Indonesian operator Indosat says it will not roll out a Wimax network until the regulator changes its mind and allows it to launch with 802.16e technology.
A source with Indosat’s internet and multimedia arm, Indosat Mega Media (IMM), claims that after extensive trials with 16d – the government-mandated technology for Wimax -it has concluded that the technology is totally unsuited to both urban and rural markets.
Metropolitan coverage is blocked by buildings and in rural areas the hilly terrain and large amounts of foliage cause signal interference.
IMM – along with the other licensees - is pressuring the regulator, BRTI, to allow it to launch 16e services but the agency is so far unmoved.
The 802.16e technology supports both mobile and fixed-line connectivity. The earlier 802.16d standard is fixed-line only.
One Wimax licensee is reported to have already handed back its license.
The real problem is that the BRTI has struck a deal with local tech vendors to mandate 16d in order to allow them to effectively lock out international vendors.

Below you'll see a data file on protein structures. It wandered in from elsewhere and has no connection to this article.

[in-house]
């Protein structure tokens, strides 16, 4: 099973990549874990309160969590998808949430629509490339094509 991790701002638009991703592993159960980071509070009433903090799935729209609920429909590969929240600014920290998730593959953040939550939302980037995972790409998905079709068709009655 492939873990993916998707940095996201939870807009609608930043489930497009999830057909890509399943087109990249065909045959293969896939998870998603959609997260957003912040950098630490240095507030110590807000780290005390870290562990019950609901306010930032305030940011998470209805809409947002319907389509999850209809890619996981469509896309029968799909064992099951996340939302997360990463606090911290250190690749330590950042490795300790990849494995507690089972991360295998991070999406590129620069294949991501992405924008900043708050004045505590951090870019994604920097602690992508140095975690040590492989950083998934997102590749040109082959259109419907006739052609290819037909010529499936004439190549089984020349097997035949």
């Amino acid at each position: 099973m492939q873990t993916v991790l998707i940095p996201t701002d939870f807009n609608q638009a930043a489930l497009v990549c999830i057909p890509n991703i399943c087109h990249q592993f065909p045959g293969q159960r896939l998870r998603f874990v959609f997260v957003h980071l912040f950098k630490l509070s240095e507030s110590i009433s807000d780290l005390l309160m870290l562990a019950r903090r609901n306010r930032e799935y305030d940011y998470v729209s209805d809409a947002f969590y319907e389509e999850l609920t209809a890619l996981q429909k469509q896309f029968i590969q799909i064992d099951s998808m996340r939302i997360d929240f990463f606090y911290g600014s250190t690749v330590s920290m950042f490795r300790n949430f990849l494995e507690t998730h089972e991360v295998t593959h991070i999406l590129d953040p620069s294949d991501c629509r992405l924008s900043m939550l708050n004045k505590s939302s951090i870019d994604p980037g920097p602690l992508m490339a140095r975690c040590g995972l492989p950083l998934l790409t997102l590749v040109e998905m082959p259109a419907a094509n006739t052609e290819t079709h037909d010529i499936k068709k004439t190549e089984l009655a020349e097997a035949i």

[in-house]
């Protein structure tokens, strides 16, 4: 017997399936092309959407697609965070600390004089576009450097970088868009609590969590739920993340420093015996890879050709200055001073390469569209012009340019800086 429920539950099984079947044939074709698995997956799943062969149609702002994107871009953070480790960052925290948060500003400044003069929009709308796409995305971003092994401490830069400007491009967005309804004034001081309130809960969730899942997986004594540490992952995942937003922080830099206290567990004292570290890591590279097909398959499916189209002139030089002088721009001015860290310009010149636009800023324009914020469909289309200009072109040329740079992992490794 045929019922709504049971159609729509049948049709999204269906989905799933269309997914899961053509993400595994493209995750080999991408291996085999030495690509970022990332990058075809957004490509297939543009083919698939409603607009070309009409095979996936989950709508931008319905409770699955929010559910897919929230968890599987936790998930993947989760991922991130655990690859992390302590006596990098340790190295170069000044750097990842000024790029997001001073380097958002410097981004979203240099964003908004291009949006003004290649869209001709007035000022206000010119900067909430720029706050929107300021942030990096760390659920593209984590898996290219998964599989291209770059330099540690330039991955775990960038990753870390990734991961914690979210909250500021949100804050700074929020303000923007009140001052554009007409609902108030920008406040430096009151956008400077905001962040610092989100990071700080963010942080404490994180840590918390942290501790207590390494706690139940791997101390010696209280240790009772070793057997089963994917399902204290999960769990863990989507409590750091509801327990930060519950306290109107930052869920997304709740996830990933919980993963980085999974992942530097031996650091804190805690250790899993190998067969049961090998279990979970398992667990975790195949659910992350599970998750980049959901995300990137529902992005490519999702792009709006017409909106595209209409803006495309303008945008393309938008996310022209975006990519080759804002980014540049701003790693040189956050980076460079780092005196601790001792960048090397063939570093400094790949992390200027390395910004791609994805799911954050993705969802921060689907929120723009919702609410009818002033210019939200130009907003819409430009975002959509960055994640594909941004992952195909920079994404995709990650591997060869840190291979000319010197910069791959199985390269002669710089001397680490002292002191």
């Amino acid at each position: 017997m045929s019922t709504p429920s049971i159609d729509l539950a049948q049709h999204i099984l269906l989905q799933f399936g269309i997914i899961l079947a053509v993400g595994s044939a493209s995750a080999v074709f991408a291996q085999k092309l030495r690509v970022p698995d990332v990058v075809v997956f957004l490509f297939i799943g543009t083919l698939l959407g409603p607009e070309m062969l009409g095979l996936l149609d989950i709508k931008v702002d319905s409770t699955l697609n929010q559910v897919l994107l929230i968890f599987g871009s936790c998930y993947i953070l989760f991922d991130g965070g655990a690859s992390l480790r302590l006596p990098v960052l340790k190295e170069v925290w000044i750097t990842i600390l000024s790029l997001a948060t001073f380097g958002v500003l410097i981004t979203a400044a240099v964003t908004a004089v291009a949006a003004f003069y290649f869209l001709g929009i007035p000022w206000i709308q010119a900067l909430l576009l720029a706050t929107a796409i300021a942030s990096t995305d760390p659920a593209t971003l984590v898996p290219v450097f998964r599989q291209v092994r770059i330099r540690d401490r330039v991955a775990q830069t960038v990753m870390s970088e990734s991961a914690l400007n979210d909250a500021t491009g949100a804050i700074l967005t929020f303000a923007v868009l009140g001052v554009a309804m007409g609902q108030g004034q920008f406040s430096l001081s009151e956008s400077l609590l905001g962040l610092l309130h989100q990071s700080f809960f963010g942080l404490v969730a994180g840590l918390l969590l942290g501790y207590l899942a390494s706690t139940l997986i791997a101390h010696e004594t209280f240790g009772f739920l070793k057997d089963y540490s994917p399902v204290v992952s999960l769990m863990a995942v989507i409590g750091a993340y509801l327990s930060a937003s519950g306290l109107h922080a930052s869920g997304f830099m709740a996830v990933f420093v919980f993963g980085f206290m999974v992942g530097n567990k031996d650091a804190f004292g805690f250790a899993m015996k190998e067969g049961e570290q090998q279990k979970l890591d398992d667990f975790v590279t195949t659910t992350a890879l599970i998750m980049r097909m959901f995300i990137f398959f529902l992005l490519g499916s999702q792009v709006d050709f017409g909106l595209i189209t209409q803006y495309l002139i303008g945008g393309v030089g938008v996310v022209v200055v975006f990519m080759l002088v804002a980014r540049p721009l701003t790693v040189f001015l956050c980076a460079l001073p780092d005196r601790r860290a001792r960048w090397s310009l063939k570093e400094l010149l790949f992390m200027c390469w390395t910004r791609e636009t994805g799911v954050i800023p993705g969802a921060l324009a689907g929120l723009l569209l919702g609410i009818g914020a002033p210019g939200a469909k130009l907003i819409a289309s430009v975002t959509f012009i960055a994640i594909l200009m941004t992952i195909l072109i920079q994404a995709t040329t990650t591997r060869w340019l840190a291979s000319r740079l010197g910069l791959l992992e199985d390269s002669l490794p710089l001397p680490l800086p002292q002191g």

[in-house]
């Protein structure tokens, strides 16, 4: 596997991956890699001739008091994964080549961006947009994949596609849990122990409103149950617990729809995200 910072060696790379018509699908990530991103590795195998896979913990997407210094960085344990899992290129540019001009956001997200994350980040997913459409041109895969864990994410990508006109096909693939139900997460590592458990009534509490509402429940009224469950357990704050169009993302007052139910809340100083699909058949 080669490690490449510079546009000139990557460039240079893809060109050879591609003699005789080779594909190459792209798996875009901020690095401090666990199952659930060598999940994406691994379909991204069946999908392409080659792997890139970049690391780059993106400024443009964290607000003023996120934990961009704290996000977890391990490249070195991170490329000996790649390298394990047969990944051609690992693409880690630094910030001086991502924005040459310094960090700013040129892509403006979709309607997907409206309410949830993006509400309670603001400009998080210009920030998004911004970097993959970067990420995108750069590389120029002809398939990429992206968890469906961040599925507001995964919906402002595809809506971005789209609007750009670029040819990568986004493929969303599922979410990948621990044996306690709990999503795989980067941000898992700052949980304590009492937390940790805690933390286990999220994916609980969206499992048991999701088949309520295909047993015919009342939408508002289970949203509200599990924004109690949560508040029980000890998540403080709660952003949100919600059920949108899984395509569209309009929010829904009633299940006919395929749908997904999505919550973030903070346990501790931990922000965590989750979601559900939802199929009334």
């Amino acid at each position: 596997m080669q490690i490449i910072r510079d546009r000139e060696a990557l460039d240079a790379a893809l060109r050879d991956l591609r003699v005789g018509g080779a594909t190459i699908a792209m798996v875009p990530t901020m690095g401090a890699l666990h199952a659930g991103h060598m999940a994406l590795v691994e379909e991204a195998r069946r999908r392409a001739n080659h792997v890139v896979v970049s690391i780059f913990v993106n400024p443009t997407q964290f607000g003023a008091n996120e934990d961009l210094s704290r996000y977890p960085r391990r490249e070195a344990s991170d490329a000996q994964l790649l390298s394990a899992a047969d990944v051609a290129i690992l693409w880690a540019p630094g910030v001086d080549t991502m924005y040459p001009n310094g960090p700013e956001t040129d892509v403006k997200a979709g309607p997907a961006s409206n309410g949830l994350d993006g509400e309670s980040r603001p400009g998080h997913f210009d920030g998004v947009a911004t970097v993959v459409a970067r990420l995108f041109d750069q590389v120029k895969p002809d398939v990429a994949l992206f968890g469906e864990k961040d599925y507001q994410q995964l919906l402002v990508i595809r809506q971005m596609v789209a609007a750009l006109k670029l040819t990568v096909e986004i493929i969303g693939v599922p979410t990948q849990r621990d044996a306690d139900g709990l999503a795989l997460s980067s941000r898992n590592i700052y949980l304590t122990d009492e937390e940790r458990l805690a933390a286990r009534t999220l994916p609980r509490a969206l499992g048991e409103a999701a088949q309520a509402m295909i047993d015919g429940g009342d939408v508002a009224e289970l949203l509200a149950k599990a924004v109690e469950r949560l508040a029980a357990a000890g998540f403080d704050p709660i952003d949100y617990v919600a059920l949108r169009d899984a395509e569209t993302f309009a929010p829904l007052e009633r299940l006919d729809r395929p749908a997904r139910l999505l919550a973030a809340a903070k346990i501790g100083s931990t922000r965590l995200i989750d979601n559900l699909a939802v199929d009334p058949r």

The insistence on 16d not only persuaded Indosat and rival cellco Telkom to bid low for Wimax spectrum – and therefore avoid buying spectrum in many circles – but also persuaded many international bidders to stay out of the auction.
UK-based Augere Holdings and Malaysian firm Packet One are both believed to have dumped plans to bid for licenses because of the 16d mandate.
“Until players are allowed to launch with 16e it is hard to see how the Indonesian Wimax market can really move forward,” Tony Brown, senior analyst with Informa Telecoms & Media, said.
“Some licensees will feel compelled to launch commercial services because of their large investment in spectrum but they will find it tough to make an impact on the market.
“The only real way forward will be for international vendors to strike joint-venture deals with Indonesian companies and begin rolling out 16e products, but that could take time.”